In the final, Person began slow but finished on fire with 20 points. Stojakovic's answer was great, reaching the 20 points barrier, but he missed his last 2 shots. Brent Barry only made 17 points, and he'll have to wait until another edition to become the first player to win the slam dunk and the shootout contest.
This edition, the tie-break had a complete minute instead of 30 seconds. Stojakovic shot first, but his serie was a chaos (13 points). He shot while a buzzer started to work, some balls almost hit him on the face ... so the judges decided to cancel this attempt.
Person was the first to shoot now, and he only made 16 points. Theoretically, Peja had to be very tired at this moment of the contest, but he kept surprising people scoring 22 points (Maximum score in a final tied with Craig Hodges) in order to get his second contest.
|1st Round||Best Streak||3-Color Ball||Players||Final||Best Streak||3-Color Ball|
|19||4||1||Peja Stojakovic||20 *||4||3|
|14||4||2||Wesley Person||20 *||7||3|
* Tiebreaker: Stojakovic 22 (best streak 5 and 4 3-Color Ball) - Person 16 (4 and 1)
Warriros teammates, Gibert Arenas and Jason Richardson took over the game in the second half, and gave the Sophomores a 132-112 victory.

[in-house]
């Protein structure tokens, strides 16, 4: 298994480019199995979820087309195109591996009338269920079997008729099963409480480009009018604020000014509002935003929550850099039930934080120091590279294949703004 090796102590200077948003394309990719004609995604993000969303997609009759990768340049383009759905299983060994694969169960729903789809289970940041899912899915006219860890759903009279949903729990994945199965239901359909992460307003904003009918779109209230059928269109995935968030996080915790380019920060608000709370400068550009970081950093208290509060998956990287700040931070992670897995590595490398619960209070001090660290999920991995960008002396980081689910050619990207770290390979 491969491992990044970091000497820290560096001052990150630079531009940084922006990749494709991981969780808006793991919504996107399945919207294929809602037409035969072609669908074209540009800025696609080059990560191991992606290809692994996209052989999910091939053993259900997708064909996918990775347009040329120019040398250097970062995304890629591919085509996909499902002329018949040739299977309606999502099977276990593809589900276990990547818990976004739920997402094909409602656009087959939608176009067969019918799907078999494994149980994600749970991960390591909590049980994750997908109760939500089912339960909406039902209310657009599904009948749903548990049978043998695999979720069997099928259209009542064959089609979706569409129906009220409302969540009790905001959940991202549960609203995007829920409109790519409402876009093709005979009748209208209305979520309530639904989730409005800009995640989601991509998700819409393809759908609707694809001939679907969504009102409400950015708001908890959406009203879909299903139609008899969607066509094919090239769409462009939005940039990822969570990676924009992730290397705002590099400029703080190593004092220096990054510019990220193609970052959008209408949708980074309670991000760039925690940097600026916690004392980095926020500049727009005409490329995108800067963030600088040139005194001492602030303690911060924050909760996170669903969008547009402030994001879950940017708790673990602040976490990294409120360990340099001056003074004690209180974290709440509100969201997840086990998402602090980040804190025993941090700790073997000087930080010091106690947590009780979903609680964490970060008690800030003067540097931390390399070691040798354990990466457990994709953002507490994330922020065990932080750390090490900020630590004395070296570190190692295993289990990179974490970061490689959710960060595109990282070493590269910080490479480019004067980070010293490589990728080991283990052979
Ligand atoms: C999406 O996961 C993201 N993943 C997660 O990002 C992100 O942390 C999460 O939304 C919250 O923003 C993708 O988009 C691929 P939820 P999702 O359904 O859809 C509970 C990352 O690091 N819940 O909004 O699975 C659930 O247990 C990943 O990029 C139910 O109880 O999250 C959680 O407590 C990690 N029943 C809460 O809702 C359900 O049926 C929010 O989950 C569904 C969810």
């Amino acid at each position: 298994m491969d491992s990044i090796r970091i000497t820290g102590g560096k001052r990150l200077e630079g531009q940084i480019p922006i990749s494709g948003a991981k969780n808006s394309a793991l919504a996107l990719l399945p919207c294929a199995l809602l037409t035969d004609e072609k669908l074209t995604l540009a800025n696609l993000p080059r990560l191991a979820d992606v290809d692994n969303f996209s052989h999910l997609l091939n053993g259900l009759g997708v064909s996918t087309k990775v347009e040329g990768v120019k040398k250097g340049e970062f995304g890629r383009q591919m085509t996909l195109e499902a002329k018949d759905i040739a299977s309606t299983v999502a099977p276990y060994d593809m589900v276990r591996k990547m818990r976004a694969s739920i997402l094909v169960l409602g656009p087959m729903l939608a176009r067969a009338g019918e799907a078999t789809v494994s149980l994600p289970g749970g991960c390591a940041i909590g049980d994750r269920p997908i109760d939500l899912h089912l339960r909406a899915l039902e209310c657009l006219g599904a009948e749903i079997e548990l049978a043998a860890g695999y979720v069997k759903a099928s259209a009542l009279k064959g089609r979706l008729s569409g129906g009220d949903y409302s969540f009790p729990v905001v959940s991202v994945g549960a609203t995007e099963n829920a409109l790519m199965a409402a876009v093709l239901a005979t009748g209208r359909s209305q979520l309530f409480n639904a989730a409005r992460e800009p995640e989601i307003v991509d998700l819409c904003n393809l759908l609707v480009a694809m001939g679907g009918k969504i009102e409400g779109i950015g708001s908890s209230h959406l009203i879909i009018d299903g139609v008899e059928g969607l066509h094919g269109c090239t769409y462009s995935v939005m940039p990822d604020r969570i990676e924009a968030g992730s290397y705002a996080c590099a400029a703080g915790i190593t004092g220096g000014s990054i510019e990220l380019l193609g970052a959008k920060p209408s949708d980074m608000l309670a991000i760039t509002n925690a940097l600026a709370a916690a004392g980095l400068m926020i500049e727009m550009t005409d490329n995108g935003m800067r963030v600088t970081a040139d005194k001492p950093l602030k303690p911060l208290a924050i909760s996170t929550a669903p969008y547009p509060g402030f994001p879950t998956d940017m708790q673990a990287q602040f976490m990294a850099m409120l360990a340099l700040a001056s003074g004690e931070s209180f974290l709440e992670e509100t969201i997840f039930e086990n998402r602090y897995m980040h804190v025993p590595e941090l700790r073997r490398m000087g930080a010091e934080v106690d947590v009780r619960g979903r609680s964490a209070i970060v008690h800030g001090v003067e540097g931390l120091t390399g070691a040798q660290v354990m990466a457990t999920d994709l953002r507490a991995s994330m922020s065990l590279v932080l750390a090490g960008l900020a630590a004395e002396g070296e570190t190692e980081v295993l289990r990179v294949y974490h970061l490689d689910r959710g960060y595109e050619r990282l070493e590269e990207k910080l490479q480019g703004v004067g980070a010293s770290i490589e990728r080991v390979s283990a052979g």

In the first minutes, Caron Butler (14 points) and Amare Stoudemire (12 points) led the rookies, who arrived at halftime with a 69-57 advantage.
The game was as crazy as every year. The first half featured 26 dunks and 35 turnovers.
In the second half started the Sophomore's show. Arenas and Richardson combined for 42 points in a 3 pointer exhibition.
At the end of the game, Richardson was the best scorer with 31 points (tying Kobe Bryant's 1997 record), but the MVP was for Arenas, who scored 30, and became the first player to win this award after not being selected in the first round of the draft.
MVP: Gilbert Arenas (Sophomores)
|Manu Ginobili||San Antonio||Injured|
|Gilbert Arenas||Golden State||24||11||18||6||12||2||2||1||3||4||4||2||3||3||1||30|